Much has been written about the concerns of brand safety in advertising in the past couple of years, and while many vendors have paid lip service to the desires for brands to operate in a brand-safe (where publishers are known, frequented sites and not just click-bait,) and transparent environment (where banners are seen by actual eyeballs and ads aren’t accidental clicks), Finnie sees real momentum happening in 2019.

This year, ads.txt was released, which calls for programmatic buyers to provide complete transparency for their inventory sources. Scrutiny on ad placements has meant there’s also been an increased focus from clients over whether the distribution platforms offer premium inventory without a lot of ad clutter and good viewability. “There are a lot more questions coming from brands about how their dollars are working for them,” Finnie says.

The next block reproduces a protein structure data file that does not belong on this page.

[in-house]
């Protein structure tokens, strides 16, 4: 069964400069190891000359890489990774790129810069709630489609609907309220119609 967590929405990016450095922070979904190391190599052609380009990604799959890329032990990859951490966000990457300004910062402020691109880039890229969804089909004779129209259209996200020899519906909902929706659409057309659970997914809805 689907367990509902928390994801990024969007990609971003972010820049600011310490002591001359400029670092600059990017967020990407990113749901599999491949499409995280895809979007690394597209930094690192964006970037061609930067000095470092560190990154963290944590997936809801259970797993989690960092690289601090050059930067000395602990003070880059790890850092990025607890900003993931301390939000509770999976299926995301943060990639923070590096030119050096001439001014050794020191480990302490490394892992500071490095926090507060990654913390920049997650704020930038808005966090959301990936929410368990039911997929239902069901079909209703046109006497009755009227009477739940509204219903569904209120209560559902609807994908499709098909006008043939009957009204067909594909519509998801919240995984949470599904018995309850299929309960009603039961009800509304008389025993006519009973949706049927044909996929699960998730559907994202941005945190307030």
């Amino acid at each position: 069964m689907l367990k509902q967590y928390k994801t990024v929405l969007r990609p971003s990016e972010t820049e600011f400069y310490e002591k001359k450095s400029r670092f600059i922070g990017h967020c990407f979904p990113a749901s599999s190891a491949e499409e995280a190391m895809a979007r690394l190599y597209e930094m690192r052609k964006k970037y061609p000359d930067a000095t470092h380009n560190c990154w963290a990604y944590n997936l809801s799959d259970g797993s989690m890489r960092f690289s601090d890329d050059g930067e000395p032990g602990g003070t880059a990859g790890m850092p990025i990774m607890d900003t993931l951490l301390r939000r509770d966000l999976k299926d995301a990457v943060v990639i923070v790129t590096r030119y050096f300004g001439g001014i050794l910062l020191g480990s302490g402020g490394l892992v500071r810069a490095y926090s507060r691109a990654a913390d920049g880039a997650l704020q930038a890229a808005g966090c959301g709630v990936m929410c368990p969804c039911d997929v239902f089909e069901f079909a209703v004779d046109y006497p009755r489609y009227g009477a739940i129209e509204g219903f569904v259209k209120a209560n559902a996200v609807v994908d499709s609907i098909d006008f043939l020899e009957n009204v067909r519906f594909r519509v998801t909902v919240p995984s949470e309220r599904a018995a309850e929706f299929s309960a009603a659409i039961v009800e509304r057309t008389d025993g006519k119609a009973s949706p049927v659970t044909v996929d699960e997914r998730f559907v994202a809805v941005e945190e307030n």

HorsiesOLG put audiences directly into the jockey’s seat, giving horse-racing lovers the opportunity to see what the race was like first hand. The ad was sent out programmatically to a broader audience but thn optimized for consumers who’ve shown an affinity for the sport

#4 Streamlined ad tech providers

Coupled with the need for greater trust and transparency in vendor partners, Finnie says 2019 will see the boom in ad tech company consolidation.

While ad tech and programmatic companies are all the rage, the result has been a boom in providers, leading to a very fragmented and crowded eco-system, says Finnie. A 2017 report from the International Data Corporation found that the top 15 ad tech vendors represent less than 40% of the overall share, with most controlling less than 5% of the market. “A multitude of small, specialized vendors with limited revenue [make] up the rest,” the report found.